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Florida Medicaid Reform

Medicaid is the principal state and federal program that finances the health and medical care of low-income families, the elderly, and people with disabilities who meet eligibility requirements, do not have health insurance, and otherwise cannot pay for their health care. Florida’s Medicaid program, implemented on January 1, 1970, was modeled after the healthcare financing and delivery of the private sector at that time. However, the healthcare market in which Medicaid operates has experienced dramatic changes since the program’s creation almost four decades ago, and the needs of the population it serves are constantly evolving. Medicaid has grown to become the single largest healthcare program in the United States. In Fiscal Year (FY) 2005, Medicaid served 52 million people in the U.S., with expenditures of $320 billion.1 In Florida FY 2005, Medicaid served 2.2 million people,2 with expenditures of approximately $13.4 billion.3 Florida Medicaid offers more than 47 different service types in its benefit packages through 91 separate contract organizations and almost 70,000 participating providers, and the program operates within the parameters of 20 different federal waivers.4

As a state, Florida has a significant history of making changes to its Medicaid program. The changes have varied in scope, intensity, and results, including the degree to which those results are fully documented and understood. Some have been described in detail,5 others are ongoing, and some have effectively been forgotten. However, each of these prior initiatives had its origin in an idea or cluster of ideas about how Medicaid might be improved. That is certainly the case in Florida’s current Medicaid Reform initiative.

On May 6, 2005, the Florida Legislature authorized Medicaid Reform in Senate Bill 838. In accordance with Senate Bill 838, Florida’s Agency for Health Care Administration (AHCA) formally submitted an application for an 1115 Research and Demonstration Waiver to the U.S. Department of Health and Human Service’s Centers for Medicare and Medicaid Services (CMS) on October 3, 2005. That application was approved by CMS on October 19, 2005. On December 8, 2005, the Florida legislature passed legislation (House Bill 3B) to authorize the design and implementation of the reforms described in the Waiver Application.6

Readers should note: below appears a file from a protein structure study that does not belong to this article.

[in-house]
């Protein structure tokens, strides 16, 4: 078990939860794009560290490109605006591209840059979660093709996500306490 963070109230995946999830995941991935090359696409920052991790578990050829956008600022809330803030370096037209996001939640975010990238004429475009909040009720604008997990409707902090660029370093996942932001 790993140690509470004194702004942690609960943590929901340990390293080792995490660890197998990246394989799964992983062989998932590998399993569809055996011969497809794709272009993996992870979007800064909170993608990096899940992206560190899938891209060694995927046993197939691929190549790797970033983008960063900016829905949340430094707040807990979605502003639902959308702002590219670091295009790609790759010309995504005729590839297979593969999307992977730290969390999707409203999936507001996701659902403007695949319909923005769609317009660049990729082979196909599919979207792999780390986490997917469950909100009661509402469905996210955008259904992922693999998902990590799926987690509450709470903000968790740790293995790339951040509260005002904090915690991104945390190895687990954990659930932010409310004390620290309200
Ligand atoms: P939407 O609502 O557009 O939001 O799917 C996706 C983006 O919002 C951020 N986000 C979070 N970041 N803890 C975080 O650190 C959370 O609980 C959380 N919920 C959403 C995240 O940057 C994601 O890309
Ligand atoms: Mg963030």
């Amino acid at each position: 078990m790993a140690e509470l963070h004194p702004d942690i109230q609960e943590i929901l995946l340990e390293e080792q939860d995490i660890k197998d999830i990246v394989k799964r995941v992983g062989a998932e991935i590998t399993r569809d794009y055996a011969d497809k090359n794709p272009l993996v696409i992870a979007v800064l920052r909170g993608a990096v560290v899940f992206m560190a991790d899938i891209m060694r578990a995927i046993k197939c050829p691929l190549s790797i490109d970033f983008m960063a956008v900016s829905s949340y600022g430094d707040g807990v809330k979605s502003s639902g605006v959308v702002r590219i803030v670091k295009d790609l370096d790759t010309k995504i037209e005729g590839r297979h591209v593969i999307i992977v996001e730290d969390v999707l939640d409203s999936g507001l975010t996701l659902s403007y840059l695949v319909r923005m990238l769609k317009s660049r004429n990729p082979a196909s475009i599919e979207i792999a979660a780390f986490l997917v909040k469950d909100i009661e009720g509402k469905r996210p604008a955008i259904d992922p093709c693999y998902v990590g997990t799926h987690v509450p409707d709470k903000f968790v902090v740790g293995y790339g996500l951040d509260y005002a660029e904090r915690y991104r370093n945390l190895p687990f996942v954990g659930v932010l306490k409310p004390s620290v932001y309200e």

For more information please visit the Florida Agency for Health Care Administration’s (AHCA) Medicaid Reform website at: http://ahca.myflorida.com/Medicaid/medicaid_reform/index.shtml

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1 Ryan, Jennifer. (March 2006). National Health Policy Forum. Issue Brief-No. 810. Medicaid in 2006: A Trip Down the Yellow Brick Road?
2 Ellis, E. R., Smith, V. K., & Rousseau, D. M., Schwartz, K. (2006). Medicaid enrollment in 50 states: June 2005 data update. Available from the Kaiser Commission on Medicaid and the Uninsured website, http://www.kff.org/medicaid/7349.cfm
3 The Kaiser Commission on Medicaid and the Uninsured. (2007). Total Medicaid Spending, FY 2005. Retrieved June 14, 2007, from http://www.statehealthfacts.org/cgi-bin/healthfacts.cgi?previewid=3&action=compare&category=Medicaid+%26+SCHIP&subcategory=Medicaid+Spending&topic=Total+Medicaid+Spending%2c+FY2005
4 Bush, J. (2005). Florida Medicaid Modernization Proposal. Tallahassee, Florida: Office of the Governor.
5 Duncan, R. P., Lemak, C. H., Vogel, B., Johnson, C., & Porter, C. K. (2004). Evaluating Florida’s Medicaid Provider Service Network Demonstration Project. 5 5 Gainesville, Florida: University of Florida, Department of Health Services Research, Management and Policy.
6 Duncan, R. P., Lemak, C. H., McKay, N. M., Hall, A. G., & Bell, L. L. (2006). Summary Report on Section 1115 Waiver Process. Gainesville, Florida: University of Florida, Department of Health Services Research, Management and Policy.

 

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